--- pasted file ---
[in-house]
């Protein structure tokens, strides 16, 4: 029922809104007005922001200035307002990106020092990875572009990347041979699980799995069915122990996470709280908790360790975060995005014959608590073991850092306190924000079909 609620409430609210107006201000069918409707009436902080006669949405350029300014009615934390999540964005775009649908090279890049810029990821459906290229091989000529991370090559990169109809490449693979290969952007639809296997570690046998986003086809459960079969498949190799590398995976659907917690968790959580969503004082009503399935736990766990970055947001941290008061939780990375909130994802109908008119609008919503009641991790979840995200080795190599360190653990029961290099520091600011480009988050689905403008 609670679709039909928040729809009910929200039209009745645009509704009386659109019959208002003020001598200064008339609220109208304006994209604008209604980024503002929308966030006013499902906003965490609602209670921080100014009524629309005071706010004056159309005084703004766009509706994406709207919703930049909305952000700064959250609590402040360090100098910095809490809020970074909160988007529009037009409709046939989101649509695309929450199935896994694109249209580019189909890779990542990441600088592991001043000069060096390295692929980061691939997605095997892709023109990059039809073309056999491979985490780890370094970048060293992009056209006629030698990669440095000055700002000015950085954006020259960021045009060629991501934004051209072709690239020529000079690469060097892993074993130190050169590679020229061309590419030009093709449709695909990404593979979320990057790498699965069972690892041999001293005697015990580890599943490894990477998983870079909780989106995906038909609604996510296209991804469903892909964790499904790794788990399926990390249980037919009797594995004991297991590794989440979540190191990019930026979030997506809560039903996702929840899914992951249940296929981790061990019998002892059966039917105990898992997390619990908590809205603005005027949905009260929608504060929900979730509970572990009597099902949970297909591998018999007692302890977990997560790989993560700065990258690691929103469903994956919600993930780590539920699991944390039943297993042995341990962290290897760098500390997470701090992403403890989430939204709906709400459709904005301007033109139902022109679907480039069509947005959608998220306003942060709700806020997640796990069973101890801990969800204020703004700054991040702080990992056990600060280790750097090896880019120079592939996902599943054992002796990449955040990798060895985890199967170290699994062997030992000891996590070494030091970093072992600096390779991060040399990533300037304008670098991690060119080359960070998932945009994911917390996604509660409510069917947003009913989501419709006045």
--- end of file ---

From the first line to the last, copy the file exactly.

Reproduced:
[in-house]
């Protein structure tokens, strides 16, 4: 029922809104007005922001200035307002990106020092990875572009990347041979699980799995069915122990996470709280908790360790975060995005014959608590073991850092306190924000079909 609620409430609210107006201000069918409707009436902080006669949405350029300014009615934390999540964005775009649908090279890049810029990821459906290229091989000529991370090559990169109809490449693979290969952007639809296997570690046998986003086809459960079969498949190799590398995976659907917690968790959580969503004082009503399935736990766990970055947001941290008061939780990375909130994802109908008119609008919503009641991790979840995200080795190599360190653990029961290099520091600011480009988050689905403008 609670679709039909928040729809009910929200039209009745645009509704009386659109019959208002003020001598200064008339609220109208304006994209604008209604980024503002929308966030006013499902906003965490609602209670921080100014009524629309005071706010004056159309005084703004766009509706994406709207919703930049909305952000700064959250609590402040360090100098910095809490809020970074909160988007529009037009409709046939989101649509695309929450199935896994694109249209580019189909890779990542990441600088592991001043000069060096390295692929980061691939997605095997892709023109990059039809073309056999491979985490780890370094970048060293992009056209006629030698990669440095000055700002000015950085954006020259960021045009060629991501934004051209072709690239020529000079690469060097892993074993130190050169590679020229061309590419030009093709449709695909990404593979979320990057790498699965069972690892041999001293005697015990580890599943490894990477998983870079909780989106995906038909609604996510296209991804469903892909964790499904790794788990399926990390249980037919009797594995004991297991590794989440979540190191990019930026979030997506809560039903996702929840899914992951249940296929981790061990019998002892059966039917105990898992997390619990908590809205603005005027949905009260929608504060929900979730509970572990009597099902949970297909591998018999007692302890977990997560790989993560700065990258690691929103469903994956919600993930780590539920699991944390039943297993042995341990962290290897760098500390997470701090992403403890989430939204709906709400459709904005301007033109139902022109679907480039069509947005959608998220306003942060709700806020997640796990069973101890801990969800204020703004700054991040702080990992056990600060280790750097090896880019120079592939996902599943054992002796990449955040990798060895985890199967170290699994062997030992000891996590070494030091970093072992600096390779991060040399990533300037304008670098991690060119080359960070998932945009994911917390996604509660409510069917947003009913989501419709006045």